Everyone in advertising and marketing has a tough job … constantly asked to do more with less, and engage consumers who just really don’t want to be bothered. But Creative Director is a uniquely challenging role because it demands two types of thinking that don’t generally go well together.
To be successful, a Creative Director must be equally Visionary and Pedestrian.
It wasn’t always that way. Most of the historically great CDs we know and love are celebrated for the almost alchemistic way they seem to come up with great ideas. You know, someone like …
But great ideas aren’t enough any more (if, ever, really, they were.)
To be a truly successful leader, a Creative Director must also be Pedestrian. But not pedestrian as in “dull and unimaginative.” No, pedestrian as in “people in motion.”
A great Creative Director, in other words, must not only focus on the destination (the great idea)— s/he must also build the roads that make it easier to get there (process).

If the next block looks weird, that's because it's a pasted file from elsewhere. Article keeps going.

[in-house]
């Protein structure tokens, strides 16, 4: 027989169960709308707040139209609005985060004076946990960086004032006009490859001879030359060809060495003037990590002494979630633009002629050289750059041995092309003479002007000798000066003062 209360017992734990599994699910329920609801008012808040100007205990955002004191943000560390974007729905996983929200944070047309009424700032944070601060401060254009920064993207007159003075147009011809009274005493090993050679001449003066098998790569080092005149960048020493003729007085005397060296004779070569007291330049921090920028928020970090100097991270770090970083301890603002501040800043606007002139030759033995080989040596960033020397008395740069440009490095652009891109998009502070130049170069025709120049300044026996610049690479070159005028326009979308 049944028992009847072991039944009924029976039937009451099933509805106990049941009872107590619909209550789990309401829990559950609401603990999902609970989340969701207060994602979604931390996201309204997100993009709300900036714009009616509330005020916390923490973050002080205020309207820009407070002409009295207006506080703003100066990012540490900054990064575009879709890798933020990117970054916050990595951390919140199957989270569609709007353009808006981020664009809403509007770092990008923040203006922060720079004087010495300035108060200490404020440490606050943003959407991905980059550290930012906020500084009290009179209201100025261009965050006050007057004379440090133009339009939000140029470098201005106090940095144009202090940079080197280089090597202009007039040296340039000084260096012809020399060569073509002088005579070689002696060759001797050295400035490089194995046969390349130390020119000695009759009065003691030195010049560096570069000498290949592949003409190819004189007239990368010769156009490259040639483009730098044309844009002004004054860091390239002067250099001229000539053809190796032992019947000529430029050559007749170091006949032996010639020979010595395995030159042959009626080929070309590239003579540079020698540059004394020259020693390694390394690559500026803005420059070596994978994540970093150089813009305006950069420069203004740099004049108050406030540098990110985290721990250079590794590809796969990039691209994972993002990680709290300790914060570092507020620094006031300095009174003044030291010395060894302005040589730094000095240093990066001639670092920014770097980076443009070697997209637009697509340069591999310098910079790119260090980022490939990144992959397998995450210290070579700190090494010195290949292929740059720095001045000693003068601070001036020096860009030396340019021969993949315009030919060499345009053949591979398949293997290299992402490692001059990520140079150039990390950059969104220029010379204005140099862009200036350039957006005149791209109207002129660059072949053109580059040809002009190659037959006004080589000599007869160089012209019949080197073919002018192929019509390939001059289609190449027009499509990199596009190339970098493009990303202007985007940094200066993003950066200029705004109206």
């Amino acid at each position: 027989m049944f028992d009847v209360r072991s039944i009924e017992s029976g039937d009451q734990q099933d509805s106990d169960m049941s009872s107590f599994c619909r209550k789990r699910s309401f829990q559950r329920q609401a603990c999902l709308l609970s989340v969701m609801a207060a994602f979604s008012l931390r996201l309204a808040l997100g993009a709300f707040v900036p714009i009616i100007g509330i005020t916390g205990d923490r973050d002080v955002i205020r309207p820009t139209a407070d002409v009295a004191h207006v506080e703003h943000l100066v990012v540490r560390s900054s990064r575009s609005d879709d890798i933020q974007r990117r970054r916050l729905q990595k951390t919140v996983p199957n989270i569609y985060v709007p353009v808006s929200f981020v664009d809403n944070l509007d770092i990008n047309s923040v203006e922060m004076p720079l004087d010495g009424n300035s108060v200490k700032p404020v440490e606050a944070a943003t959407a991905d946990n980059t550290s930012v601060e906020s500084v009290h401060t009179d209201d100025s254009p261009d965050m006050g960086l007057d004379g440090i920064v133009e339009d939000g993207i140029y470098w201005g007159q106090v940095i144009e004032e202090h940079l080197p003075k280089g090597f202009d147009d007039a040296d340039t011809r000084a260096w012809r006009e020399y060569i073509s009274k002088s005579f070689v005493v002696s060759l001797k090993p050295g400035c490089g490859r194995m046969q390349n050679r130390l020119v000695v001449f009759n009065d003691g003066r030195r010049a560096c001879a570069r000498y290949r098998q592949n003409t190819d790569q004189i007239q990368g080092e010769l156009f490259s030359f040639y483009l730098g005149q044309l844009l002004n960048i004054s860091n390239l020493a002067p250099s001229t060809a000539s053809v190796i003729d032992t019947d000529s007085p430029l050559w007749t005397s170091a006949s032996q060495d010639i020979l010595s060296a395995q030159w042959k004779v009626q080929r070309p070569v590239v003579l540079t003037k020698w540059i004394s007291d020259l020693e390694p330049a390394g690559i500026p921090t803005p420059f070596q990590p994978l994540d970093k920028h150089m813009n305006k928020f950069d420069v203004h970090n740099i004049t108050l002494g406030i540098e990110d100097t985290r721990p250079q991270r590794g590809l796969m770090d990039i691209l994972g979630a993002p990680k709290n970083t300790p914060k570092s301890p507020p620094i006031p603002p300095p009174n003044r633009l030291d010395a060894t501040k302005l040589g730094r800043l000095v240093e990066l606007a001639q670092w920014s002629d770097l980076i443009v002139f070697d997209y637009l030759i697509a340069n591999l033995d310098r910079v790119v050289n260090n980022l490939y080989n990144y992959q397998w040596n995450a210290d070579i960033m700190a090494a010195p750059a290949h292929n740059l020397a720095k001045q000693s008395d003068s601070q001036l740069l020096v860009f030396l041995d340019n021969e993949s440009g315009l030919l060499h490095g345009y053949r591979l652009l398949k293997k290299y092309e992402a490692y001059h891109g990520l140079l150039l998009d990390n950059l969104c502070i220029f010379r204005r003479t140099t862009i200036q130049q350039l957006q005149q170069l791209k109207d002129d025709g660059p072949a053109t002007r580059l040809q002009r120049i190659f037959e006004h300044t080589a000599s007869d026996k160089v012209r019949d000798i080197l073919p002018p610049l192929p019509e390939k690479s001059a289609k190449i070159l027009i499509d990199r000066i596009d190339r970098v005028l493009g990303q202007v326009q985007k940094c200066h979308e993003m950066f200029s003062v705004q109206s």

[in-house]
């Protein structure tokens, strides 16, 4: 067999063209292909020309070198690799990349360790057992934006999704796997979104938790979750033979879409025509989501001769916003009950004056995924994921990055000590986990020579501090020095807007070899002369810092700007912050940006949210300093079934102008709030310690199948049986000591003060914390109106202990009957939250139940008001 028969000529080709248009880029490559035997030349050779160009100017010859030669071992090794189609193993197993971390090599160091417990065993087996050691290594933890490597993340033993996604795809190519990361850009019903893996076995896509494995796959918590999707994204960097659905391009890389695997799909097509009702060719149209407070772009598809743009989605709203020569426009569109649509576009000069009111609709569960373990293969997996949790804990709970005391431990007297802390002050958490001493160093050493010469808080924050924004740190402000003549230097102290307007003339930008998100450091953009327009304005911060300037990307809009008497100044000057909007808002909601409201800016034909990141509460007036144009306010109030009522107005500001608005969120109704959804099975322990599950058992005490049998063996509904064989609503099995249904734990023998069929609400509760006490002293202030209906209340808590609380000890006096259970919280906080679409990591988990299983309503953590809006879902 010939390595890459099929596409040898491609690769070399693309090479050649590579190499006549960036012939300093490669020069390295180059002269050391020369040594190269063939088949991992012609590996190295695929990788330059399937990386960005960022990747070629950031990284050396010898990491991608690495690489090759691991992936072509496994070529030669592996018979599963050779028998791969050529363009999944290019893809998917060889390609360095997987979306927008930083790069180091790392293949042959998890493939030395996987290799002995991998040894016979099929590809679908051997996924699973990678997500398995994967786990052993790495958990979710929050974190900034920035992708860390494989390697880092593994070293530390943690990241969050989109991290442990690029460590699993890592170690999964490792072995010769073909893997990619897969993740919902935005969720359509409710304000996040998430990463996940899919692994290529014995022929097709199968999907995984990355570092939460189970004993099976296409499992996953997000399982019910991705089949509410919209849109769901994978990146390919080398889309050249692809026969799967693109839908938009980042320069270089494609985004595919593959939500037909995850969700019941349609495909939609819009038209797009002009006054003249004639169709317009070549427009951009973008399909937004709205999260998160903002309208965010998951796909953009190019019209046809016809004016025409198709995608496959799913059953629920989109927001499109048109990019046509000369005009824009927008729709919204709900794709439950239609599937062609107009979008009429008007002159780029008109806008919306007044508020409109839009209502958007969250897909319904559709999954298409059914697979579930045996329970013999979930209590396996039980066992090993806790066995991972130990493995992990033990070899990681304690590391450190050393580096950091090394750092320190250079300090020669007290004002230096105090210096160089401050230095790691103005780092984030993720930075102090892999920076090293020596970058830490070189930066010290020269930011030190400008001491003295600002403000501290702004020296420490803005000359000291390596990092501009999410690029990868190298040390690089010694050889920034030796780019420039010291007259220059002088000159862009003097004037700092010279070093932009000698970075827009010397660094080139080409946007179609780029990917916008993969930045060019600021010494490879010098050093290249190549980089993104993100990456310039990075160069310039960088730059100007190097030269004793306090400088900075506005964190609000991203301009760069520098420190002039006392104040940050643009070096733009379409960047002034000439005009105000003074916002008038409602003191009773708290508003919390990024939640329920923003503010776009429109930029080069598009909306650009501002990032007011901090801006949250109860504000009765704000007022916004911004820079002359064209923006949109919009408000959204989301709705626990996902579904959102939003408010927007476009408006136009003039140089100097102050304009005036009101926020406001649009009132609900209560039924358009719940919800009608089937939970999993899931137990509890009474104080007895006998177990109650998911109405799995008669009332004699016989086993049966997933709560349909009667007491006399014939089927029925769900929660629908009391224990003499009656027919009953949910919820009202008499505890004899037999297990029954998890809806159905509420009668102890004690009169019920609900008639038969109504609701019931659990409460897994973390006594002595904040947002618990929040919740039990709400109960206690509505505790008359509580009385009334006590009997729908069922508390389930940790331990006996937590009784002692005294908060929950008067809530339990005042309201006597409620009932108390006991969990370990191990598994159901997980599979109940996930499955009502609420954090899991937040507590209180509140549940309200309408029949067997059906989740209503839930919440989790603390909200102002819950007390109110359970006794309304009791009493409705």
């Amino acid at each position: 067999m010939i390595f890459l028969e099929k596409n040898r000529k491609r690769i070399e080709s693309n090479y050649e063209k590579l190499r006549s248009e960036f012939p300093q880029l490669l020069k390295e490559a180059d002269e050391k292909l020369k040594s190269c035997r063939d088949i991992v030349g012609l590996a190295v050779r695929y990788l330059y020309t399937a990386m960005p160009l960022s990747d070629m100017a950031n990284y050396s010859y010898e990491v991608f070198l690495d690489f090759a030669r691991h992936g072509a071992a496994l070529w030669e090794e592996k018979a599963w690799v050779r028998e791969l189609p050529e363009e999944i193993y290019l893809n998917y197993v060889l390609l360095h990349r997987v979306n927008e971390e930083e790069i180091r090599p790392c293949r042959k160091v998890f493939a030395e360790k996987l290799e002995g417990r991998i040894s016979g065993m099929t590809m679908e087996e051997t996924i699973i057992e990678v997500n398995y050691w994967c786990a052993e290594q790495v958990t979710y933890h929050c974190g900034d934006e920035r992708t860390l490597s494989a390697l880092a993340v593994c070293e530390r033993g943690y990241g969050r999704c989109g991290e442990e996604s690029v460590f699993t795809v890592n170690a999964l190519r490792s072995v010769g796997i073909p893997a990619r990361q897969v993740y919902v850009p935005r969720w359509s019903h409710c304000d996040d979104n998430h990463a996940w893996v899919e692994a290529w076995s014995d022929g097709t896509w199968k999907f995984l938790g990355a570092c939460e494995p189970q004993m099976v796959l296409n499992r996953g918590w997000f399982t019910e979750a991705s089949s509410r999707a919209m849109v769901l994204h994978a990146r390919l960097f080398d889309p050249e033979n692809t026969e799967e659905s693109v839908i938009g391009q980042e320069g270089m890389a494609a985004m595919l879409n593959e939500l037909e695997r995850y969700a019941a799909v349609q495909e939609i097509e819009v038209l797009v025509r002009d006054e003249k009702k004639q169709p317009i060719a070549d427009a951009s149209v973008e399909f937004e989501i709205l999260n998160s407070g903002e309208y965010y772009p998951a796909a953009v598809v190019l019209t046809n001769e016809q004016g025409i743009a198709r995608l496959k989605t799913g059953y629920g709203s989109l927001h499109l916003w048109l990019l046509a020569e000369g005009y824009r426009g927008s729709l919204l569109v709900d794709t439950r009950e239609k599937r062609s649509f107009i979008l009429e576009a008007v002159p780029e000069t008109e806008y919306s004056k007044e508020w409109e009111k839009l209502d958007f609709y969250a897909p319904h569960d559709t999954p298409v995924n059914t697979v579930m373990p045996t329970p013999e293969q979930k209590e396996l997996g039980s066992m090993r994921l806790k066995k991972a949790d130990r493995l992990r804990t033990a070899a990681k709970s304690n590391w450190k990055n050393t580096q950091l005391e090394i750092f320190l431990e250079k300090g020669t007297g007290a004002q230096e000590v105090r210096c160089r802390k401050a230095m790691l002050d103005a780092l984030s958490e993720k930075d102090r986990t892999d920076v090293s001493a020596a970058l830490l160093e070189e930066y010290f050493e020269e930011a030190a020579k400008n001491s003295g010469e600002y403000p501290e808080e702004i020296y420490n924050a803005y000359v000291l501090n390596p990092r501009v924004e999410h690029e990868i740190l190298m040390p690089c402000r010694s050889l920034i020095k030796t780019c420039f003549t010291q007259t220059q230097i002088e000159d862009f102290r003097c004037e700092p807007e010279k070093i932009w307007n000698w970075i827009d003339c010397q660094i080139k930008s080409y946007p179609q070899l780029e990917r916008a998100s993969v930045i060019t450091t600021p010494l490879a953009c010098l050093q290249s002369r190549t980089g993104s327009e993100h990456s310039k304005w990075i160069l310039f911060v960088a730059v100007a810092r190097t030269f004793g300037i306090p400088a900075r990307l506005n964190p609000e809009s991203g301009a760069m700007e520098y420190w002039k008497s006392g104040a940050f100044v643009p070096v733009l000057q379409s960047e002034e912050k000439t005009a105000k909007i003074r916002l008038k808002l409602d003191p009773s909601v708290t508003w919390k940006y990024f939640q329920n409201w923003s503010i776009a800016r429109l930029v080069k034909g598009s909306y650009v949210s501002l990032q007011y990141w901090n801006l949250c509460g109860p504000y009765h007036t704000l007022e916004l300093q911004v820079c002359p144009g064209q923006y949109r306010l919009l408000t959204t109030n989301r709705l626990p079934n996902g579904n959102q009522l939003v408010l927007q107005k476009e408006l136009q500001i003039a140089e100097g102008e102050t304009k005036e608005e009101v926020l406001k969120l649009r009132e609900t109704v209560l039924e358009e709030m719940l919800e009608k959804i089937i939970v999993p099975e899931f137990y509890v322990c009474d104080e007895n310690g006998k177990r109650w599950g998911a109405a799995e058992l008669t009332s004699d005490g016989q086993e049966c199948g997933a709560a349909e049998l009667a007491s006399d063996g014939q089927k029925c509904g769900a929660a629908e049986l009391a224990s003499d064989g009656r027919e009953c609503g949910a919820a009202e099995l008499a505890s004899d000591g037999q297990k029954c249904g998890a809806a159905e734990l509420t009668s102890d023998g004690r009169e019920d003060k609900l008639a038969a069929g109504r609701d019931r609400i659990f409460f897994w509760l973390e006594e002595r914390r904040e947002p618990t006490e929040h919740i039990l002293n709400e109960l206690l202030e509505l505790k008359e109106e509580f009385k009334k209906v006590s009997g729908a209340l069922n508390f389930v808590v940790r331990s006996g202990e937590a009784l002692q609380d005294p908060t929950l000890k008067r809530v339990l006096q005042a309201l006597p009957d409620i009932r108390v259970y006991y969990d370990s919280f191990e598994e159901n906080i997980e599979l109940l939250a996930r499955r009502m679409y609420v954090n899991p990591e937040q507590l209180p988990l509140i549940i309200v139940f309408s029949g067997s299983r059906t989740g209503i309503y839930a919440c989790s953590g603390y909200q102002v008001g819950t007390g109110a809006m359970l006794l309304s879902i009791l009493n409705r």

Without both those abilities, a CD might be accused of acting like the little kid in the backseat who endlessly asks Are We There Yet? Not only not knowing where “there” is, but also not offering help in getting “there.”
The best Creative Directors (should) spend as much (or more) time thinking about how to make the path to a great idea as direct and intuitive as possible as on the great idea itself.
And that’s a tough double act to pull off. The big picture thinker isn’t generally the nuts-and-bolts person, too. But, of the two skills – being Pedestrian may offer the greatest value.
And again, no, that doesn’t mean being boring. It means helping everyone travel more effectively and efficiently in pursuit of the best possible solution.
Calling your Creative Director “pedestrian” probably won’t go over very well. But helping your Creative Director be more Pedestrian might be just the thing your organization needs.